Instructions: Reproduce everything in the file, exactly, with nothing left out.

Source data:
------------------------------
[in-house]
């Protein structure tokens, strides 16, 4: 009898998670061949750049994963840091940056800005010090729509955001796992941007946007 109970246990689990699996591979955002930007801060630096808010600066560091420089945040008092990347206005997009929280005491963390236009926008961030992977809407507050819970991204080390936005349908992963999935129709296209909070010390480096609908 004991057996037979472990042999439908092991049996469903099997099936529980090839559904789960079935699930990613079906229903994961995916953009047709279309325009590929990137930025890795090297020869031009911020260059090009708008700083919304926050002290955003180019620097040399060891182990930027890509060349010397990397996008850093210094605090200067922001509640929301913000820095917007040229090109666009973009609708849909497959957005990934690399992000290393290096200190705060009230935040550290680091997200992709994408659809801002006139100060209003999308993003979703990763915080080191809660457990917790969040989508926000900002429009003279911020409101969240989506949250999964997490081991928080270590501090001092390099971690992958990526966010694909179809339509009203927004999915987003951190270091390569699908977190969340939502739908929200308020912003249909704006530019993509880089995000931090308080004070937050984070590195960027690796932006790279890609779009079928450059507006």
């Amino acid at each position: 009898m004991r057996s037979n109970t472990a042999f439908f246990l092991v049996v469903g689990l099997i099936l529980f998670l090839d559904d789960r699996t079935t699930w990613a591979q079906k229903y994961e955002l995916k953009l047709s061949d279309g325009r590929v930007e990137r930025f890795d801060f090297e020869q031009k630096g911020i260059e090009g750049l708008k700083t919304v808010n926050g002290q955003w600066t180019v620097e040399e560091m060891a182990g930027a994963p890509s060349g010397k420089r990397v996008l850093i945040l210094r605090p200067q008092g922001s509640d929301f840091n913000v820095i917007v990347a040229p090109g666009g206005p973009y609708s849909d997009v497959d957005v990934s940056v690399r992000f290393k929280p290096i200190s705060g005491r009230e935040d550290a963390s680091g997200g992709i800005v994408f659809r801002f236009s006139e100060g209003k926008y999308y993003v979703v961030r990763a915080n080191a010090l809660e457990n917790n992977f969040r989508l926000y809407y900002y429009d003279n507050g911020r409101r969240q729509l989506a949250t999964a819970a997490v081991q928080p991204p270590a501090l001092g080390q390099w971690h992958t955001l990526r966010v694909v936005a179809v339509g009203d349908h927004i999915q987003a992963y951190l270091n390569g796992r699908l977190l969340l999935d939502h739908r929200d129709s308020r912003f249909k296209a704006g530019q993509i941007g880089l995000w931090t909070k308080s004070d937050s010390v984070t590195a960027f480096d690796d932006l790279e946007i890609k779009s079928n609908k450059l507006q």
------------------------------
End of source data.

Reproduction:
[in-house]
């Protein structure tokens, strides 16, 4: 009898998670061949750049994963840091940056800005010090729509955001796992941007946007 109970246990689990699996591979955002930007801060630096808010600066560091420089945040008092990347206005997009929280005491963390236009926008961030992977809407507050819970991204080390936005349908992963999935129709296209909070010390480096609908 004991057996037979472990042999439908092991049996469903099997099936529980090839559904789960079935699930990613079906229903994961995916953009047709279309325009590929990137930025890795090297020869031009911020260059090009708008700083919304926050002290955003180019620097040399060891182990930027890509060349010397990397996008850093210094605090200067922001509640929301913000820095917007040229090109666009973009609708849909497959957005990934690399992000290393290096200190705060009230935040550290680091997200992709994408659809801002006139100060209003999308993003979703990763915080080191809660457990917790969040989508926000900002429009003279911020409101969240989506949250999964997490081991928080270590501090001092390099971690992958990526966010694909179809339509009203927004999915987003951190270091390569699908977190969340939502739908929200308020912003249909704006530019993509880089995000931090308080004070937050984070590195960027690796932006790279890609779009079928450059507006």
């Amino acid at each position: 009898m004991r057996s037979n109970t472990a042999f439908f246990l092991v049996v469903g689990l099997i099936l529980f998670l090839d559904d789960r699996t079935t699930w990613a591979q079906k229903y994961e955002l995916k953009l047709s061949d279309g325009r590929v930007e990137r930025f890795d801060f090297e020869q031009k630096g911020i260059e090009g750049l708008k700083t919304v808010n926050g002290q955003w600066t180019v620097e040399e560091m060891a182990g930027a994963p890509s060349g010397k420089r990397v996008l850093i945040l210094r605090p200067q008092g922001s509640d929301f840091n913000v820095i917007v990347a040229p090109g666009g206005p973009y609708s849909d997009v497959d957005v990934s940056v690399r992000f290393k929280p290096i200190s705060g005491r009230e935040d550290a963390s680091g997200g992709i800005v994408f659809r801002f236009s006139e100060g209003k926008y999308y993003v979703v961030r990763a915080n080191a010090l809660e457990n917790n992977f969040r989508l926000y809407y900002y429009d003279n507050g911020r409101r969240q729509l989506a949250t999964a819970a997490v081991q928080p991204p270590a501090l001092g080390q390099w971690h992958t955001l990526r966010v694909v936005a179809v339509g009203d349908h927004i999915q987003a992963y951190l270091n390569g796992r699908l977190l969340l999935d939502h739908r929200d129709s308020r912003f249909k296209a704006g530019q993509i941007g880089l995000w931090t909070k308080s004070d937050s010390v984070t590195a960027f480096d690796d932006l790279e946007i890609k779009s079928n609908k450059l507006q």